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Socialist Party (Britain)

Should we stay or should we go? The English left debates the European Union referendum

 

 

June 9, 2016 -- Links International Journal of Socialist Renewal -- With the referendum on whether Britain should stay or leave the EU fast approaching, the debate over what position the left should take continues. Links is reposting a vidoe debate between Marina Prentoulis (Syriza UK) and Luke Cooper (Another Europe is Possible) (for in), and Hannah Sell (deputy general secretary, Socialist Party) and Michael Calderbank (Red Pepper) (for out), in a special episode of The Wedge, produced in collaboration with and published on Red Pepper.

 

Below we also have an article by Terry Conway from Socialist Resistance outlining the different positions on the left, and an editorial from Morning Star on what the EU represents.

 

England and Wales: Reconquer the Labour Party or build a new left party?

By Phil Hearse

July 12, 2013 -- Socialist Resistance -- A supporter of the Morning Star/Communist Party of Britain (CPB), under the pseudonym "Michael Ford", has written the most substantial rebuttal of the proposal to found a new left party in Britain – “Left Unity’s Modest Flutter”, posted on the Left Unity site.

Weighing in at more than 9000 words Ford’s article assesses almost every conceivable objection, from the weighty to the absurd. By analysing his critique in depth we can be more precise about what the case for a new party actually is and on what basis it can be built.

Britain: New opportunities for left realignment

By Alan Thornett, Socialist Resistance

May 4, 2013 -- International Viewpoint -- The impact of austerity has thrown politics in Britain into turmoil. Both parties of the ruling coalition government -- the Conservative Party (Tories) and the Liberal Democrats -- lost heavily in municipal elections in England last week to the United Kingdom Independence Party (UKIP) – a right-wing, populist, anti-immigration party that is pulling all the main parties to the right. Labour’s performance was better but poor, since its answer to austerity is its own brand of austerity and it has pandered to anti-immigrant sentiment.

The left was nowhere in the election – there was nothing to rally the left in the way UKIP rallied the right – which raised again the desperate need for a broad party of the left that can start to do what Syriza has done in Greece: provide a clear anti-austerity platform to which the working class can relate.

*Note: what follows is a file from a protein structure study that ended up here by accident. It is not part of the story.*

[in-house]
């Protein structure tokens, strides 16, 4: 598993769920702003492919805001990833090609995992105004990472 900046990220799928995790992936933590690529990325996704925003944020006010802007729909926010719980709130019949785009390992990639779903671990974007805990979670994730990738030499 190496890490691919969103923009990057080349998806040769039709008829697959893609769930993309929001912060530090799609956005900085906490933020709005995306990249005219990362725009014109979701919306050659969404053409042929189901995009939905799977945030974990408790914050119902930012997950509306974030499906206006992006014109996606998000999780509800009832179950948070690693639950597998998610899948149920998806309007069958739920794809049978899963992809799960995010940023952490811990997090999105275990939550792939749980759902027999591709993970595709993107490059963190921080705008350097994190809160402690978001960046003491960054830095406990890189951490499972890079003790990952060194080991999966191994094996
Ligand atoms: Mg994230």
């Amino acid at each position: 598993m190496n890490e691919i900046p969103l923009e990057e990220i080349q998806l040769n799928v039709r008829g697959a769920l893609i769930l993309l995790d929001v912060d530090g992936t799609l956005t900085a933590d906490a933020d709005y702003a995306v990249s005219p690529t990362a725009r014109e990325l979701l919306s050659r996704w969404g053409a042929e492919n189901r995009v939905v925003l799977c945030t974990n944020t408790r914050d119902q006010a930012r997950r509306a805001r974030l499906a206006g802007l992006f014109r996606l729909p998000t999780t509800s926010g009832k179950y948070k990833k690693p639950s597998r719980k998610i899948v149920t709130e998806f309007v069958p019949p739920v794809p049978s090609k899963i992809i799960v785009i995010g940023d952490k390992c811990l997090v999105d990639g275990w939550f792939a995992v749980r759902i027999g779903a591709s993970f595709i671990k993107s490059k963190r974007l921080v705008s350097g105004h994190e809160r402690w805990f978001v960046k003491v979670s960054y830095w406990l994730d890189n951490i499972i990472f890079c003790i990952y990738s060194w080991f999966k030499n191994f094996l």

Britain: `Now is the time to seize the opportunity' of George Galloway's win in Bradford

[For more discussion around George Galloway's re-election and the left's response, click HERE.]

By Andrew Burgin

April 4, 2012 -- Socialist Unity -- The victory of the Respect Party in the Bradford West by-election opens up politics in Britain in a way not seen for many decades. The scale of the victory was remarkable. George Galloway’s vote surpassed that of all the three main parties added together. This was a new development and entirely unpredicted even by those close to the campaign itself.

When a young campaigner working for Respect in Bradford rang her mother a few days before the vote and told her that she felt there was a real chance that George would win, her mother, a seasoned political activist herself, thought her daughter had lost all political direction. The truth is that nobody saw this juggernaut coming not least the left itself.

And because it is a new and unexpected development it demands that we re-examine long-held and well-established understandings of political life and draw the necessary tactical and strategic conclusions.

Europe: Statement by the Anti-Capitalist Left conference


Mobilisation of the ENOUGH campaign against the IMF in Dublin on July 16, 2011. One of the European actions the European Anti-Capitalist Left pledged to build.

The following statement was adopted by the anti-capitalist left organisations meeting together in London on June 11-12, 2011, on the call of the SWP (Britain) and the NPA (France) as a follow-up to the previous conferences held in Paris in June 2008 [1], December 2009 [2], and May [3] and December [4] 2010. Text from International Viewpoint.

Britain: Building left unity out of the wreckage

Anti-war protesters in London, 2003.

The Socialist Resistance national committee adopted this document, by Liam Mac Uaid, on January 9, 2010, to outline its balance sheet of the last decade’s attempts at the resolving the crisis of working-class representation in Britain.